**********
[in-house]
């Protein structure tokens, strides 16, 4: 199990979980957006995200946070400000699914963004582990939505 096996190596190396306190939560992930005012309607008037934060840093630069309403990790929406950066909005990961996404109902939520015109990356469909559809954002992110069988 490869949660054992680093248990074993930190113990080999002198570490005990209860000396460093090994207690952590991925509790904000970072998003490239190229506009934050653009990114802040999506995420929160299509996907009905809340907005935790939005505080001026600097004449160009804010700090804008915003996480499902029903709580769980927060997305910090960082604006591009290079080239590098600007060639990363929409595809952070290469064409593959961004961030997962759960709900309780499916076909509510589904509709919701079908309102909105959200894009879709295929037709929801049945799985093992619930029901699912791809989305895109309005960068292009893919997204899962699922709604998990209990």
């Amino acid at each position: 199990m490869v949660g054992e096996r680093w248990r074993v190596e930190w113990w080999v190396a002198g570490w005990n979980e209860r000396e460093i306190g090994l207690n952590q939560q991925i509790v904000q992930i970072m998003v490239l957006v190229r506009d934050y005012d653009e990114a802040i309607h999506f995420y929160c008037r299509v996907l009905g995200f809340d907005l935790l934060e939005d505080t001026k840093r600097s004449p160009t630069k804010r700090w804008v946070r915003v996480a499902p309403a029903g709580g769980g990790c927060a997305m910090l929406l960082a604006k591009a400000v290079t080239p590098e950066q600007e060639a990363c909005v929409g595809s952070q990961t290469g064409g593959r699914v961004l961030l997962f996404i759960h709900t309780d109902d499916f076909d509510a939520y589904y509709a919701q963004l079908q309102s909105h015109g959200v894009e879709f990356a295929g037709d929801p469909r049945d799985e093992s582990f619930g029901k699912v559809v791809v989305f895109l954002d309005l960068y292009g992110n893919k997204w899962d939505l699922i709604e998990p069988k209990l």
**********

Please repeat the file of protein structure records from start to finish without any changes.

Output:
[in-house]
């Protein structure tokens, strides 16, 4: 199990979980957006995200946070400000699914963004582990939505 096996190596190396306190939560992930005012309607008037934060840093630069309403990790929406950066909005990961996404109902939520015109990356469909559809954002992110069988 490869949660054992680093248990074993930190113990080999002198570490005990209860000396460093090994207690952590991925509790904000970072998003490239190229506009934050653009990114802040999506995420929160299509996907009905809340907005935790939005505080001026600097004449160009804010700090804008915003996480499902029903709580769980927060997305910090960082604006591009290079080239590098600007060639990363929409595809952070290469064409593959961004961030997962759960709900309780499916076909509510589904509709919701079908309102909105959200894009879709295929037709929801049945799985093992619930029901699912791809989305895109309005960068292009893919997204899962699922709604998990209990």
């Amino acid at each position: 199990m490869v949660g054992e096996r680093w248990r074993v190596e930190w113990w080999v190396a002198g570490w005990n979980e209860r000396e460093i306190g090994l207690n952590q939560q991925i509790v904000q992930i970072m998003v490239l957006v190229r506009d934050y005012d653009e990114a802040i309607h999506f995420y929160c008037r299509v996907l009905g995200f809340d907005l935790l934060e939005d505080t001026k840093r600097s004449p160009t630069k804010r700090w804008v946070r915003v996480a499902p309403a029903g709580g769980g990790c927060a997305m910090l929406l960082a604006k591009a400000v290079t080239p590098e950066q600007e060639a990363c909005v929409g595809s952070q990961t290469g064409g593959r699914v961004l961030l997962f996404i759960h709900t309780d109902d499916f076909d509510a939520y589904y509709a919701q963004l079908q309102s909105h015109g959200v894009e879709f990356a295929g037709d929801p469909r049945d799985e093992s582990f619930g029901k699912v559809v791809v989305f895109l954002d309005l960068y292009g992110n893919k997204w899962d939505l699922i709604e998990p069988k209990l």